With revenues that topped the $100 million mark, Rolta India continued to look to partnerships to support further growth. In August 2006 the company formed a joint venture with France's Thales Group, called Rolta Thales Limited, to serve the worldwide defense, aerospace, and security markets with command, control, communications, computers, intelligence, surveillance, target acquisition, and reconnaissance (C4ISTAR) information systems. Rolta India also grew through acquisitions. In July 2007 it acquired the Canadian software and integration company Orion Technology Inc., a specialist in enterprise web-GIS solutions. Rolta had plenty of cash on hand to complete the deal, having raised $150 million a month before from the placement of Zero Coupon Foreign Currency Convertible Bonds (FCCBs) in the international markets. The company also announced the results for fiscal 2007, which revealed a 35.6 percent increase in net profits over the prior year. There was every reason to expect that Rolta India and its subsidiaries would continue to enjoy robust growth in the near term.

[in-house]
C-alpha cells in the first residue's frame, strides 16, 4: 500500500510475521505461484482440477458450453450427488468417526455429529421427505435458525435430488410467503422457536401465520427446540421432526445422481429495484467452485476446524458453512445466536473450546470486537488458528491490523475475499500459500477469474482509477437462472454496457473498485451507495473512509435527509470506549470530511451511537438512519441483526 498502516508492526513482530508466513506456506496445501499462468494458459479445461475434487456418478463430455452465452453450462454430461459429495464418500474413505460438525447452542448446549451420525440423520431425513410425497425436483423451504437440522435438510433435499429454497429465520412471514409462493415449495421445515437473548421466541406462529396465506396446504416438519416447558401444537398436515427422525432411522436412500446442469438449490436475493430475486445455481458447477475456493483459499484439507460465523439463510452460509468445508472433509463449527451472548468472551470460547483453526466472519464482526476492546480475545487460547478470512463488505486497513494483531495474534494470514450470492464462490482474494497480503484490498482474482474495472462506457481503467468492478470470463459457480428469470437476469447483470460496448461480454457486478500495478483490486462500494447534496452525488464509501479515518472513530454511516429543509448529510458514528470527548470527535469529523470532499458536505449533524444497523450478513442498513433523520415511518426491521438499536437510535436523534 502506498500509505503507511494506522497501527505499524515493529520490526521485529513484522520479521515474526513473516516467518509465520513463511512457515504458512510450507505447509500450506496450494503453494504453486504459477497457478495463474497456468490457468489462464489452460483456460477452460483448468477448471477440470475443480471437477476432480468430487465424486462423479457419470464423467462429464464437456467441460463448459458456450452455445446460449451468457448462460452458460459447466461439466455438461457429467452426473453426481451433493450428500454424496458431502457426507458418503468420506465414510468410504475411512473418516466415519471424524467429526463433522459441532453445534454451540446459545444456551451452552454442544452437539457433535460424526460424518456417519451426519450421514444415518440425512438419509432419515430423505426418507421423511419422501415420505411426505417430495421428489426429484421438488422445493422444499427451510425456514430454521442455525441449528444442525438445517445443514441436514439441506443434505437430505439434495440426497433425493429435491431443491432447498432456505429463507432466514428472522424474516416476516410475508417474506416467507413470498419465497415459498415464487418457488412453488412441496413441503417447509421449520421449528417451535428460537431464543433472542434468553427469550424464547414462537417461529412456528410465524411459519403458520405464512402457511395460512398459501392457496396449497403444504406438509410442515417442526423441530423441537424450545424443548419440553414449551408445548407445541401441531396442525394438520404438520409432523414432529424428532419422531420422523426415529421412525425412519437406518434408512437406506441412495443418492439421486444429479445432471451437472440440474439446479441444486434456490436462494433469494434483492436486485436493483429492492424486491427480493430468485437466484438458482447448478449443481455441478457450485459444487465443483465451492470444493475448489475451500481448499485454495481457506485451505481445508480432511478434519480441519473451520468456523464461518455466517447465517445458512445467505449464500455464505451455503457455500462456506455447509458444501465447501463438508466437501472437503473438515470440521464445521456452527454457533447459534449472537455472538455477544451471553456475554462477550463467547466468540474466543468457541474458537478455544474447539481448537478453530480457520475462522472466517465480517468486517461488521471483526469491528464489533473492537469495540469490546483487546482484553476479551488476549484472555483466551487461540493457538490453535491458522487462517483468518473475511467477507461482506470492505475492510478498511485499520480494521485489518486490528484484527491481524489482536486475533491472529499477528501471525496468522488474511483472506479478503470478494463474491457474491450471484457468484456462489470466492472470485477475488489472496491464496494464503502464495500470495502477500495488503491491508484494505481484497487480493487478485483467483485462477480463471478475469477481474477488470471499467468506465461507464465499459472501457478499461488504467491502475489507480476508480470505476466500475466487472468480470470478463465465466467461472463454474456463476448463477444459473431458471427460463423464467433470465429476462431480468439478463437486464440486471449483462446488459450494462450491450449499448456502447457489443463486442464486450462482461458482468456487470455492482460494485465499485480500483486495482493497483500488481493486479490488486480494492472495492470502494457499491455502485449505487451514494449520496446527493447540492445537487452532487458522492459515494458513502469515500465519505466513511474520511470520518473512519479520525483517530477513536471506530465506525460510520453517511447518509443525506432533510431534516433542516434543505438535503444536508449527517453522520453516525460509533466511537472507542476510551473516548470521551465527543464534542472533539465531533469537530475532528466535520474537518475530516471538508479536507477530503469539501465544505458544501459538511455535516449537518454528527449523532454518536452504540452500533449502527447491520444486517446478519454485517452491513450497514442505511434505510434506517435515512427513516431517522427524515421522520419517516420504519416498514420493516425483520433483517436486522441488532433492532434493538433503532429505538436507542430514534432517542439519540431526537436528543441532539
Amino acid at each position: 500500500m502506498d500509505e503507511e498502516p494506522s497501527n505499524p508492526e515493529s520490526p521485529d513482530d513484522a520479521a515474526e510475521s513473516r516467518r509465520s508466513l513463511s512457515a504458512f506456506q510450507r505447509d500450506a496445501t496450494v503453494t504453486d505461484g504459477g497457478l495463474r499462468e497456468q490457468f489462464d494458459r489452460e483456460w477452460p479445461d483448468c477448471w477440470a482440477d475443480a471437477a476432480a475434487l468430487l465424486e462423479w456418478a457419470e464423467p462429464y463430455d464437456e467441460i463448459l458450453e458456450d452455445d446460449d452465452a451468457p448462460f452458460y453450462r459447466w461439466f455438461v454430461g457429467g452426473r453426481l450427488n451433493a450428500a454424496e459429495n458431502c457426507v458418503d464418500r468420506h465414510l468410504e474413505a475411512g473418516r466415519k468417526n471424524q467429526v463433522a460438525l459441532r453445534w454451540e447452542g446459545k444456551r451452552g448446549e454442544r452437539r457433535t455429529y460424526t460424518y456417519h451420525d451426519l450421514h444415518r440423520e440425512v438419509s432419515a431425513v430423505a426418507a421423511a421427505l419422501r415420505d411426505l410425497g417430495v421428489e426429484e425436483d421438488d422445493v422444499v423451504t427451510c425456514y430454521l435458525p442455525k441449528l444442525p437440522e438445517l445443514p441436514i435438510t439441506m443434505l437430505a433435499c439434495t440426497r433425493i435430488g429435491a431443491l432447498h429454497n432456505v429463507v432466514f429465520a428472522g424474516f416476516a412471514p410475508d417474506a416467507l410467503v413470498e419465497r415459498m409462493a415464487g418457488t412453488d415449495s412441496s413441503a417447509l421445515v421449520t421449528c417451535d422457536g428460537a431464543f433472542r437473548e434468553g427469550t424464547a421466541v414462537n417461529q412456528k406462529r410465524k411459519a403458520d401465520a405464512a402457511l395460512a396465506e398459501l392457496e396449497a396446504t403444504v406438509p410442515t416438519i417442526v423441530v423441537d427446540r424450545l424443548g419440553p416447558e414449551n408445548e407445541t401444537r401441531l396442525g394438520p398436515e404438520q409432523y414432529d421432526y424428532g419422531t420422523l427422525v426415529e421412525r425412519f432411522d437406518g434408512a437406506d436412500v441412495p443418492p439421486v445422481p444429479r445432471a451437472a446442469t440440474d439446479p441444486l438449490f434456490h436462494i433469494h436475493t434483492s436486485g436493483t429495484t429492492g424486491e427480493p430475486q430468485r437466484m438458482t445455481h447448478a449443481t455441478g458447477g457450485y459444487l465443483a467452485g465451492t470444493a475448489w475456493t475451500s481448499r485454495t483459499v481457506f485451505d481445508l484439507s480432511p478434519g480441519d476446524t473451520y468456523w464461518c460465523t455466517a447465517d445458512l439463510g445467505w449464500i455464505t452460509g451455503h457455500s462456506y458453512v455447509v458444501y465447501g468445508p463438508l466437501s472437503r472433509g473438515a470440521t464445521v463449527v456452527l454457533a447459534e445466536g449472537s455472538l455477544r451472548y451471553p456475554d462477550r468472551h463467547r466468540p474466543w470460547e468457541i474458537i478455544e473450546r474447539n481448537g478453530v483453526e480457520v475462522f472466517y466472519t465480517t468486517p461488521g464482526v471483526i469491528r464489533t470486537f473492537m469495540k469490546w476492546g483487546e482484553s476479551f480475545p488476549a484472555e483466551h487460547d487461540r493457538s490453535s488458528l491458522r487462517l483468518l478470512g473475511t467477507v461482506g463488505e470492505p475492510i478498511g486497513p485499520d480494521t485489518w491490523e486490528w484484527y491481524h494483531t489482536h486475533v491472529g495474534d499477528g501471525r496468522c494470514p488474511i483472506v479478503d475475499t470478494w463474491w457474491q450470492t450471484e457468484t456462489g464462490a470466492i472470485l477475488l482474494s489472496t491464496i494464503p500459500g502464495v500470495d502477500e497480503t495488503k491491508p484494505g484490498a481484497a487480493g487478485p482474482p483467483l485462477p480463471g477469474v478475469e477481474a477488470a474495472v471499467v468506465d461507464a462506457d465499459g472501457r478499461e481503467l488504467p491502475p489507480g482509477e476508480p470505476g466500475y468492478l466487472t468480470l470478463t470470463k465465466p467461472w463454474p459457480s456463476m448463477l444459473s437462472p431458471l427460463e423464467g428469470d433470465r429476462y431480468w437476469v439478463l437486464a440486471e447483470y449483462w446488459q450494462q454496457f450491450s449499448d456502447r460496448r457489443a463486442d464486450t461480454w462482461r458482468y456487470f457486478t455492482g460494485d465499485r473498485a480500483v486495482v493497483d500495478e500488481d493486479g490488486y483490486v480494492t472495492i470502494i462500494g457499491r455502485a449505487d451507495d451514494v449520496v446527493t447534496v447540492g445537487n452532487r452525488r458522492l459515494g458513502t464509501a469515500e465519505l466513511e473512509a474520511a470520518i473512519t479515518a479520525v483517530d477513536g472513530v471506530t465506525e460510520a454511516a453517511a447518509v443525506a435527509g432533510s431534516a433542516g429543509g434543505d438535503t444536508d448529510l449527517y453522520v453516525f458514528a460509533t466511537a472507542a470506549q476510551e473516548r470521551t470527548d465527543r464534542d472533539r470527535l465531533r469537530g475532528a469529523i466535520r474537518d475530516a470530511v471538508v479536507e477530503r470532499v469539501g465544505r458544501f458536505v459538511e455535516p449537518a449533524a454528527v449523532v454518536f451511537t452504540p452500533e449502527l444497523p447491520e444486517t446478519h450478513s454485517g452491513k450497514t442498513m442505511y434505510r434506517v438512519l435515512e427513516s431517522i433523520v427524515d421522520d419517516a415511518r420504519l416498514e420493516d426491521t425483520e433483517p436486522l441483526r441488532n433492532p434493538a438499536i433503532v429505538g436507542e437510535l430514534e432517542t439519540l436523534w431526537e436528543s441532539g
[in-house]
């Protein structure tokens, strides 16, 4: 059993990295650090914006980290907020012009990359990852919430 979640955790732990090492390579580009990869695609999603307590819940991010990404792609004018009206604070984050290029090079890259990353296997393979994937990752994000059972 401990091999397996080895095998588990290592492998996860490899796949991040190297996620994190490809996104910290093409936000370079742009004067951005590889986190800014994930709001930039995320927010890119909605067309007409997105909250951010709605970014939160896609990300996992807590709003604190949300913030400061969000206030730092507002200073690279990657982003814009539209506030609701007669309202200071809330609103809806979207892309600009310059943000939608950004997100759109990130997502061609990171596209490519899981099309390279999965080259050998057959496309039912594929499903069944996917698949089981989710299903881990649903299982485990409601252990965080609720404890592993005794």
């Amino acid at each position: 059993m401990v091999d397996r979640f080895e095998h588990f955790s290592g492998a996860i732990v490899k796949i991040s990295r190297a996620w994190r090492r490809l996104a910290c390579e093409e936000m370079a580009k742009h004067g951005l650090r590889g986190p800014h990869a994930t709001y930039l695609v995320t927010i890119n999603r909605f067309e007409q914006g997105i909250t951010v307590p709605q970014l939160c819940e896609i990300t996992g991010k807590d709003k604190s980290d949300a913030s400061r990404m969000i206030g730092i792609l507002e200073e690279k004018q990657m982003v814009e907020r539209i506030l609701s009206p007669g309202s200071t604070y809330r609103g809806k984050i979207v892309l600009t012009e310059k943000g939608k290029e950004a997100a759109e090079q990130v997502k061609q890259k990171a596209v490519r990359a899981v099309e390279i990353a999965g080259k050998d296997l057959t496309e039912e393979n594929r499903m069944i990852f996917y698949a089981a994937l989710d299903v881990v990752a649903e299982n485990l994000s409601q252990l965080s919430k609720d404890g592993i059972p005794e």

Ed Dinger


Rolta International, Inc.; Rolta Canada Limited; Rolta UK Limited; Rolta Benelux BV; Rolta Deutschland GmbH; Rolta Middle East FZ-LLC; Rolta Saudi Arabia.


Avineon Inc.; Minecode Corporation; Micro Documents India Pvt. Ltd.


Langhenry, Marcia, "Job Migration Helps Indian Firm," Atlanta Journal-Constitution, February 19, 2004, p. JH3.

"A Non-Conformist Entrepreneur," GIS Development, August 2003.

"Rolta India: Is Investor Perception Undergoing a Change?" Fortune India, October 15, 2006.

"Rolta India Ltd: Success Mapped," Data Quest, May 15, 1997.